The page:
Cape Town – Since home affairs announced a new set of rather stringent visa rules, set to be implemented on October 1, many people’s lives have been thrown into a state of chaos.
UK national, Emma Thelwell, recently shared her story of an agonising nine-month wait for any news from home affairs regarding her spousal visa application. She had moved to South Africa at the end of 2013 to join her local partner, Jeremy Behrmann in Cape Town.
The two had lived together in the UK and travelled the world and looked forward to continuing their relationship in South Africa. However, their plans were put on hold as Thelwell’s application for a spousal visa seemed to all but disappear into the ether of home affairs administration.
In fear of being declared ‘undesirable’ and banned from the country for five years, Thelwell’s life was put on hold, affecting not only her own self-esteem, but also their relationship.
Also see: Changes to be made to the new visa rules to minimise impact
The couple have in the meantime been saved from their state of limbo, as Thelwell was granted a two year temporary residency visa to stay in South Africa.
“It means I can get on with my life, plan stuff and, hopefully, settle in here a little bit more. And get on with life,” she said in an interview with News24 Live.
But, how did Thelwell’s story reach a happy ending, while so many other families and couples find themselves torn apart?
Well, according to Thelwell, getting legal help is really the only way to be sure that you’re on the right track, especially as far as doing the paperwork correctly is concerned.
She made use of the services of Black Pen Immigration, based in Cape Town and highly recommended their services.
We got in touch with Nora Dawud, the lawyer who assisted Thelwell in her application process, to find out more about taking the legal route.
At what point in a drawn-out visa application battle should one opt for legal help?
Dawud strongly recommends that anyone embroiled in this sort of battle, should go to an Immigration Consultancy from the word go, as they know exactly what is required to put together a solid application.
“We have seen applications put together by applicants themselves and more often than not, most of the documents are missing or are not presented in the correct manner,” she says.
Most difficult part of an application
Following up on visa applications can be an absolute nightmare for ordinary citizens and often leaves you with more questions than answers. According to Dawud, the department of home affairs adjudicating hub in Pretoria is exceptionally busy and people don’t always realise that they are working incredibly hard to clear the backlogs as well as deal with current visa applications.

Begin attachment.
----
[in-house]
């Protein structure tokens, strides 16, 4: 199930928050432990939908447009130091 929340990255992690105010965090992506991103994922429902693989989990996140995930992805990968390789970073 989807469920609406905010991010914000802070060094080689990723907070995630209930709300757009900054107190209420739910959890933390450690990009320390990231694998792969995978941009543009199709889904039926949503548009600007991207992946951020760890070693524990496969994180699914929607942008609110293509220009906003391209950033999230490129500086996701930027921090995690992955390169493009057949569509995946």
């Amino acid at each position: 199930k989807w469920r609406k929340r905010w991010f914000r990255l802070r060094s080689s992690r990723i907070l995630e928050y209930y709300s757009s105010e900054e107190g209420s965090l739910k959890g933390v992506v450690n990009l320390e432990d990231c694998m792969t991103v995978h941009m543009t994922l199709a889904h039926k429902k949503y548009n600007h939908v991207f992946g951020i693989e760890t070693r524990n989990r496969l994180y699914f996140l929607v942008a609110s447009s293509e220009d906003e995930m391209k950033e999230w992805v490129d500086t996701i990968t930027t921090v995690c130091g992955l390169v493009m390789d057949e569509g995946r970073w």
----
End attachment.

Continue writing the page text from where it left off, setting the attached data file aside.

“One may call the department of home affairs call centre, however they can only inform you as to whether it has arrived in Pretoria, and when it is finalised,”she explains.
However, if you get legal help, your lawyer will be able to access information beyond the call centre.
Benefits of getting legal help
This access to information is also one of the main benefits of getting a lawyer to assist in your application process.
Getting a visa application expedited is not an easy process and requires hours upon hours of phone calls and emails back and forth. And frankly, if this is not your day job, you’re going to fail miserably.
“It takes complete dedication and commitment to see it through from start to finish,” Dawud says.
What are the costs involved
While it varies from company to company, Dawud says you can expect to pay between R7 000 and R10 000, depending on the type of visa you’re applying for.
Also see: New visa rules - direct route to Cape Town cancelled
Five steps for a successful visa application
So, just to be completely clear on the process, we asked Dawud to outline a simple five-step-plan for anyone about to embark on a visa battle:
1. Find a lawyer or immigration firm to help you establish which visa you need to apply for
While you would probably be able to find an agency through a good old Google session, Dawud suggest that you rather rely on the recommendations of people who have been through similar situations.
2. Establish which visa you require
Send the immigration firm your CV as well as a job offer (if any) and they will be able to advise you on which visa you should apply for.
3. Start collecting your documents
Examples of the types of documents you will need include a copy of your degree, academic transcript, police clearance as well as medical and radiological reports
4. Hand them over to your lawyer
Once you’ve collected all the documents, get them to your lawyer as quickly as possible. They will be able to put them together in the right order and communicate with the correct professional bodies.
5. Wait for feedback from your lawyer
Instead of frustrating yourself by trying to follow up with home affairs yourself, leave the communication to your lawyer. They will be able to give you satisfactory feedback sooner or later.
Have you been affected by the changing visa rules? Tell us in the comment section below or send us your story to firstname.lastname@example.org